The middle of the season (episodes five and six), which will bring back Osgood, will of course also bring back the Zygons in the episodes named for them. We saw the Zygons pretty recently in the 50th Anniversary special, “The Day of the Doctor,” and in fact, the new episodes are supposed to act as a kind of sequel to that episode.
Also along for the ride will be the Judoon, featured most prominently in Season 3’s “Smith and Jones” and Season 4’s “The Stolen Earth,” and the Hath, seen in Season 4’s “The Doctor’s Daughter.” It’s unclear yet whether either group will actually qualify as villains or what episodes they’ll be in.
Several of the season’s 12 episodes will be divided into two-part adventures, which could be good or bad. Bad, because that means cliffhangers and fewer new Doctor Who stories per season. Good, because Moffat claims this will help he and his writers build and maintain mystery, atmosphere and character moments. And Moffat certainly has a crack staff, who should deliver on that promise.
Moffat himself will write both the two-part season premieres and season finales as well as the Christmas special. He claims that Episode 11 (the first of the two-part finale) is “one of the strangest Doctor Who episodes ever made.” Rumor has it that the episodes will explain why Peter Capaldi appeared in Season 4 as a different character – aside from, you know, casting – and Episode 12 might take place on Gallifrey. Unfortunately, none of those details are confirmed.
Tackling episodes three and four, which are being billed as “ghosts plus time travel,” is Toby Whithouse, creator of the BBC’s Being Human. His two most recent Doctor Who episodes are Season 6’s “The God Complex” and Season 7’s “A Town Called Mercy.” Even more exciting, Steven Moffat says the episodes are “brilliantly creepy… one of our scariest adventures yet!”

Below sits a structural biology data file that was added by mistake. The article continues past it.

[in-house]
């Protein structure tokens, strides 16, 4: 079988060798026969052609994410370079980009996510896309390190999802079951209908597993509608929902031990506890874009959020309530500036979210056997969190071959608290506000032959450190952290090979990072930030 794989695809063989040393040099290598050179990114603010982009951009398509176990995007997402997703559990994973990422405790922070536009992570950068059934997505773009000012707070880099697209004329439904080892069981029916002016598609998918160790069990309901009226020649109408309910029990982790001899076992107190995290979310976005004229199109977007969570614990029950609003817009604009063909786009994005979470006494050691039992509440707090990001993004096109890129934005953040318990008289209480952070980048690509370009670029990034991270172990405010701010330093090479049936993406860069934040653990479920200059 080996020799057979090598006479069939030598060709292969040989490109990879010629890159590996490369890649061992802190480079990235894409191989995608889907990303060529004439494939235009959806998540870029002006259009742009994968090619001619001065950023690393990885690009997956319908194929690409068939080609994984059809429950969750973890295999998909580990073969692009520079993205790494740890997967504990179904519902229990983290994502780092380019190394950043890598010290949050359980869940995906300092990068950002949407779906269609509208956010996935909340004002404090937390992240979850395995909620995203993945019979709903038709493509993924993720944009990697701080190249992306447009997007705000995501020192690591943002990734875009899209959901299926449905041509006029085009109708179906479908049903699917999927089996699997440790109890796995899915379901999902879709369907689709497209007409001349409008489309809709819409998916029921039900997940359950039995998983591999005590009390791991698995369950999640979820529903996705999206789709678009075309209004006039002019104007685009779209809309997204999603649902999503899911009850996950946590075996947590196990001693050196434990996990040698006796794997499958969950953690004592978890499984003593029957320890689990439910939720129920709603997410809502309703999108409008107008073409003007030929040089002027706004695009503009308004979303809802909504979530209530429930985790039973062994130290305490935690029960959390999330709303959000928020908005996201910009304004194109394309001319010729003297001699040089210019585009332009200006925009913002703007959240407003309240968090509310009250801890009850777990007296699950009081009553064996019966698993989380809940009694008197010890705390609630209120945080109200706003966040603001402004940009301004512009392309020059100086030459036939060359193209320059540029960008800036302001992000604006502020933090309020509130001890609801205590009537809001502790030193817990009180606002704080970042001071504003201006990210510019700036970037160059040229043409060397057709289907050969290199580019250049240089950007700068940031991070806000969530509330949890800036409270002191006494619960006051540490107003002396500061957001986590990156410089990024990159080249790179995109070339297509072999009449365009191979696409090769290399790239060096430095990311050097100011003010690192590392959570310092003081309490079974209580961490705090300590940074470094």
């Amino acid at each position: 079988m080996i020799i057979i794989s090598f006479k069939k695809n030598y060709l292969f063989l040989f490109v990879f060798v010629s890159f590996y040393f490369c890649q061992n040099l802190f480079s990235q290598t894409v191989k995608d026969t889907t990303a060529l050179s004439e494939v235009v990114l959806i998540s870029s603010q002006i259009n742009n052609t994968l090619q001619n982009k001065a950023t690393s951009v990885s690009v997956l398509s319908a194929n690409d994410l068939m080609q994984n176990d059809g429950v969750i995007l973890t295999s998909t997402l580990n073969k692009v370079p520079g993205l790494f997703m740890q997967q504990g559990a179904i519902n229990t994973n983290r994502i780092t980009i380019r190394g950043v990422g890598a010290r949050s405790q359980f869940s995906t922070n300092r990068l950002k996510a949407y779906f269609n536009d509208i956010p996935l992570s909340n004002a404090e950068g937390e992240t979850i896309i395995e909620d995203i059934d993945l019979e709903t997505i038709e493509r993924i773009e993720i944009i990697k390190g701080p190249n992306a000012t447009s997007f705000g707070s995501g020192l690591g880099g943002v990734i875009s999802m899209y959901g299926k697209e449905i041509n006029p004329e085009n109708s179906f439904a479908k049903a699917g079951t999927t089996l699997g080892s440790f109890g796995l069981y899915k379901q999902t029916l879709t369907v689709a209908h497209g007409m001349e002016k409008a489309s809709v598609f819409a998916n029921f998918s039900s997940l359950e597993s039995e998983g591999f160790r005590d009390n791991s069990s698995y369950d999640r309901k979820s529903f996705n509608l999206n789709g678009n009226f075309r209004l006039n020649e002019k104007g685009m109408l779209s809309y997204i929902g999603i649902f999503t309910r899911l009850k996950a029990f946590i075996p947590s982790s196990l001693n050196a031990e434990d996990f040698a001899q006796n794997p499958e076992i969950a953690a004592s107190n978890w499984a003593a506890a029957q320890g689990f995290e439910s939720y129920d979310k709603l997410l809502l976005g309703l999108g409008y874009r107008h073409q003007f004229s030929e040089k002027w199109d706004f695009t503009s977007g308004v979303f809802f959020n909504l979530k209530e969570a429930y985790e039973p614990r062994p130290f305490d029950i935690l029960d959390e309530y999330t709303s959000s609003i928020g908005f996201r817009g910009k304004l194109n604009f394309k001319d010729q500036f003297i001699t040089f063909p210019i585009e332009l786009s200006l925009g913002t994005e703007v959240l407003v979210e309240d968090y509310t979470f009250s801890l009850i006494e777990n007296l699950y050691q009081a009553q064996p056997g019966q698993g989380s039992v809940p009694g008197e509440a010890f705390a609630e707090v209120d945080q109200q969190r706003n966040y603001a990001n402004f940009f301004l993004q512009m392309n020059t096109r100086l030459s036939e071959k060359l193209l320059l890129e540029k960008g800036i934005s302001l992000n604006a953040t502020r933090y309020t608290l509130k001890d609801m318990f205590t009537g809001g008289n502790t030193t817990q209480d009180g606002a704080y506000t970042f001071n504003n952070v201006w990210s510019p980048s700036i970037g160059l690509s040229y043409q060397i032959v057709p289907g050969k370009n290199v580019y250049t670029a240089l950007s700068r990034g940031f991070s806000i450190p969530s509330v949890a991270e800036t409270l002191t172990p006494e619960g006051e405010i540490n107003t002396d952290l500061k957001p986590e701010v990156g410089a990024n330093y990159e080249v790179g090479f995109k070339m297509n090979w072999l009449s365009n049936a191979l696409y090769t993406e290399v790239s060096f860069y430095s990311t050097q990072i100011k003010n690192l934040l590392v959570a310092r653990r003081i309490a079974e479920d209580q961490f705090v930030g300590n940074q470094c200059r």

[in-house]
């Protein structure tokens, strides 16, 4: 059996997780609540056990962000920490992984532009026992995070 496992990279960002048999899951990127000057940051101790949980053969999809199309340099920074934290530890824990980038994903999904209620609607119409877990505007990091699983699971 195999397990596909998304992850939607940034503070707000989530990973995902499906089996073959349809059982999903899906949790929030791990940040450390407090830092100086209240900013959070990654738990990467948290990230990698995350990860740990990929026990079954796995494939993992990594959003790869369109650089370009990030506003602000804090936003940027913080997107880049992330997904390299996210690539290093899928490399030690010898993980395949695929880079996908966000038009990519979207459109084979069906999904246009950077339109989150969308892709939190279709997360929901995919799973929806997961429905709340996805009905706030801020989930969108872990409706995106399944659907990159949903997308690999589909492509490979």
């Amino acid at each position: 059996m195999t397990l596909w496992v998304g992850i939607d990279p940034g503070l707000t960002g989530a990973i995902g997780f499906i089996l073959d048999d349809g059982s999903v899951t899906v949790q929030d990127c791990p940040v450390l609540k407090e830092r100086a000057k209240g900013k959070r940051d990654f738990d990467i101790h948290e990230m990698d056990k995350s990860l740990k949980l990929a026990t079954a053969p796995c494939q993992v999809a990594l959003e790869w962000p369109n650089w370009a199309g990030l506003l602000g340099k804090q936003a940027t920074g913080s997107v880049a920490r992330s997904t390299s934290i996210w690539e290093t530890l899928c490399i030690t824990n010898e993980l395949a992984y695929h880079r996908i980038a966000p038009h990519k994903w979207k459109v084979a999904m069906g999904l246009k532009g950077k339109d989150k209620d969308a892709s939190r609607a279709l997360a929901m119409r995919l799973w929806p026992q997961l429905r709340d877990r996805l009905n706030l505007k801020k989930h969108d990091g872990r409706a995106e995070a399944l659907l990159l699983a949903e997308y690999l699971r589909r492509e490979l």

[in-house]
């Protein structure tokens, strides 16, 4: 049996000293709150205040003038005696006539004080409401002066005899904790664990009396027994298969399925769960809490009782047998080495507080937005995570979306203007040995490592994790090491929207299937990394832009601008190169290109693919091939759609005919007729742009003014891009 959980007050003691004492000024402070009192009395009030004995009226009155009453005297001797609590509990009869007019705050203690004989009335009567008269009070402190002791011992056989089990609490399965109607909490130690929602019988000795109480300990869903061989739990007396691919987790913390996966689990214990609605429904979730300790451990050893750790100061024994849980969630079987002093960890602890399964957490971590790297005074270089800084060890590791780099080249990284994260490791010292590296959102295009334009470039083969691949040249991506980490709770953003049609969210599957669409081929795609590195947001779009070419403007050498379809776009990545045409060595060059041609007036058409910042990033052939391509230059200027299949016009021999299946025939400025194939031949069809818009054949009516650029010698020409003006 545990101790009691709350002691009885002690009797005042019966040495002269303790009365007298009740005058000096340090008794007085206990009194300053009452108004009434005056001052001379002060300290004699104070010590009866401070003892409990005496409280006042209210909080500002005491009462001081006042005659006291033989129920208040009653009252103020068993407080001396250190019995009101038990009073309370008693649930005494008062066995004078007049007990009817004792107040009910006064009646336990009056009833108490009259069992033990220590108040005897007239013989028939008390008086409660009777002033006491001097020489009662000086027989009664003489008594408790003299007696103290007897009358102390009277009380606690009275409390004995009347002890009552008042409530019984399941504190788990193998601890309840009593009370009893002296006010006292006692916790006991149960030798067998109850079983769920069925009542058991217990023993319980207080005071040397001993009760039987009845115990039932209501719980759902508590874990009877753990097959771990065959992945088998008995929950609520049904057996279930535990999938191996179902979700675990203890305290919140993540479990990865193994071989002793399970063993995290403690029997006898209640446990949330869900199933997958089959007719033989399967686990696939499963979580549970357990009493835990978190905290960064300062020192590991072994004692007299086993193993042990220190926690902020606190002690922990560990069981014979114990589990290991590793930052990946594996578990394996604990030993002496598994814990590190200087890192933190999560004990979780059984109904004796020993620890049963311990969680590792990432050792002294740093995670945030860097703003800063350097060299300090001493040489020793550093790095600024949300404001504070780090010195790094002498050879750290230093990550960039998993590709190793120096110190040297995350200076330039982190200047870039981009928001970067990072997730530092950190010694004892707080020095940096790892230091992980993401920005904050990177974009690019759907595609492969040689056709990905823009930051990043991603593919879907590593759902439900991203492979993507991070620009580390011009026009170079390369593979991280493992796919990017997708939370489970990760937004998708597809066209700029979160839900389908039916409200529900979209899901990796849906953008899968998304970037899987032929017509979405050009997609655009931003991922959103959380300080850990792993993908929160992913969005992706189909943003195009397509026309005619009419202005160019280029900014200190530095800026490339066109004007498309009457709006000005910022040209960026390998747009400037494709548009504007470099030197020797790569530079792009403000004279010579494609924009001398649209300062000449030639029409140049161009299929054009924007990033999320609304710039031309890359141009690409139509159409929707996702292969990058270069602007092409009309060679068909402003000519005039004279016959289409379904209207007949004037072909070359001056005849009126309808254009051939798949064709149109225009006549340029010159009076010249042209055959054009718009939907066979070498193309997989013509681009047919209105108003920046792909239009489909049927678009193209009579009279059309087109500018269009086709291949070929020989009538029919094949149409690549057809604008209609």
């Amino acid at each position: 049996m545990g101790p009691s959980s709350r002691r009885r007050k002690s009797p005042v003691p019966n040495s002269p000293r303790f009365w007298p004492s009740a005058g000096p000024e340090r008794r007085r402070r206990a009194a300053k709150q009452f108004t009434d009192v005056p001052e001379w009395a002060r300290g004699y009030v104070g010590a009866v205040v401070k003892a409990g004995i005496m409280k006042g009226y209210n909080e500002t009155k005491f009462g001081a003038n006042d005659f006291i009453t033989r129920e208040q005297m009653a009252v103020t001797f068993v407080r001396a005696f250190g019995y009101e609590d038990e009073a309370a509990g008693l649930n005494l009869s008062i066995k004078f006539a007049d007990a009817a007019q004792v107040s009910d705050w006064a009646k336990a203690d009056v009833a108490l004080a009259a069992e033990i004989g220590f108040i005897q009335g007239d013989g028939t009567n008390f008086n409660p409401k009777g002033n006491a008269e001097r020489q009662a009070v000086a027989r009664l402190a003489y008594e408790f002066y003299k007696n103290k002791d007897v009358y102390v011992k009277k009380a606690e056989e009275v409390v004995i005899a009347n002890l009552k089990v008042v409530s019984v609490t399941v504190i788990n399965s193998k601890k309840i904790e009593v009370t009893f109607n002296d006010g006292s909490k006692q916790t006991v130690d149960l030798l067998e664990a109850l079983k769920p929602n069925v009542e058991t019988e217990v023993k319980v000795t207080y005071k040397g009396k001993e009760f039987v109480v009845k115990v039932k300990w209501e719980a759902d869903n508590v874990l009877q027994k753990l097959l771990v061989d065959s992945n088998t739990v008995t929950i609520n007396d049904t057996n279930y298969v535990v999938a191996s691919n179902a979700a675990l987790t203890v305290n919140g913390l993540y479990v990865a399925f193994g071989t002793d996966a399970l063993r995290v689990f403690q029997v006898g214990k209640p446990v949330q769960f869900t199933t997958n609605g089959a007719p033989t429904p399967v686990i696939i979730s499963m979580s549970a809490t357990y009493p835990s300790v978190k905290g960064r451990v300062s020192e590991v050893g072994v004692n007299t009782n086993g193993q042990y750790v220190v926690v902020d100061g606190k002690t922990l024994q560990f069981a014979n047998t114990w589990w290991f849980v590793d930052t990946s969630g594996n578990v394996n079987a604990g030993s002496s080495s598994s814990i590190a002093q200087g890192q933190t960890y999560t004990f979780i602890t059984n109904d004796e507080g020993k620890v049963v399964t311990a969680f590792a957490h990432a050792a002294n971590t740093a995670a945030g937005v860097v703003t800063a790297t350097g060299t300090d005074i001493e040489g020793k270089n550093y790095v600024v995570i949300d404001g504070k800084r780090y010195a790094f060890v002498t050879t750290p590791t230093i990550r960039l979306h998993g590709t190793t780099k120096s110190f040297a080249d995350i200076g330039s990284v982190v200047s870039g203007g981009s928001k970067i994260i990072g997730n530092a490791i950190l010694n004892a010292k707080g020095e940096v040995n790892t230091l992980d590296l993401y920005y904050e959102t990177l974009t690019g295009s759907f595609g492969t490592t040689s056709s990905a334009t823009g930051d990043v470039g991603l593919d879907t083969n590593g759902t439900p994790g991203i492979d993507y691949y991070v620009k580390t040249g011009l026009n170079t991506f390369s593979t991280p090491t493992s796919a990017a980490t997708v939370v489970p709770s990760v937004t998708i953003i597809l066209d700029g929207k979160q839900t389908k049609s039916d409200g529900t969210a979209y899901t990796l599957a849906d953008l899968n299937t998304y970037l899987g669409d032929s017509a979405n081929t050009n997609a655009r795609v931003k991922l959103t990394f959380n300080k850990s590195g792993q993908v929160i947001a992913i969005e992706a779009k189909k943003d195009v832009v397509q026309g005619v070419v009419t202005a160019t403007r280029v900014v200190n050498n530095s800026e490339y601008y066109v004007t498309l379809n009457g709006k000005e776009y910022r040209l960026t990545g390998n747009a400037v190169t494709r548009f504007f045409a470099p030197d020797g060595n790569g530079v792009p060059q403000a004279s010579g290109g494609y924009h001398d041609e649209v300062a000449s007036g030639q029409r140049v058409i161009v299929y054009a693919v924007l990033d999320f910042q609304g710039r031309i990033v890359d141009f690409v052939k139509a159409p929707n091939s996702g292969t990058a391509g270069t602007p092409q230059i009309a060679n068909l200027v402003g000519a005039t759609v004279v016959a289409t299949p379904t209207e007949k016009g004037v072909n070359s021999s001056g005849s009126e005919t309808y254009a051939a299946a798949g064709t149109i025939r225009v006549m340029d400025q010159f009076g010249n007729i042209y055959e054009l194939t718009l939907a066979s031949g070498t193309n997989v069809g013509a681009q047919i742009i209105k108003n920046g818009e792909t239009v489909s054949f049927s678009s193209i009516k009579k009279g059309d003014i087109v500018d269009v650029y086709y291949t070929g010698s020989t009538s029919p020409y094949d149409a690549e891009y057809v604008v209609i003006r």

One of the few standalone episodes this season is Episode nine, which will be written by Moffat’s Sherlock partner Mark Gatiss. His most recent Doctor Who credit is last season’s “Robot of Sherwood,” but his new episode sounds very different, partially because it’s supposed to be a found footage episode à la Cloverfield.
The Doctor is… Cool?
Although Matt Smith’s Eleventh Doctor professed to be cool, it looks like it’s Peter Capaldi’s Twelfth Doctor who’s actually the cool one. In the new trailers for Doctor Who Season 9, we see the Doctor don sunglasses and play guitar. He also flashes double peace signs in the latest one. Could it be true? Is the Doctor cool now? I guess we’ll have to tune into Season 9 to find out.
Doctor Who’s Season 9 is shaping up to be a great season – except for one thing: Moffat keeps threatening cliffhangers. Reportedly, the first episode ends in a cliffhanger as well as the season finale, and that’s probably only the beginning. Doesn’t he know that’s no way to treat your fans? But if we have to have cliffhangers, it’s easier to deal with them on Doctor Who than a show that might get canceled any time. Plans are supposedly in the works to keep Doctor Who on air until at least 2020.
Doctor Who Season 9 will premiere Sept. 19 on BBC America.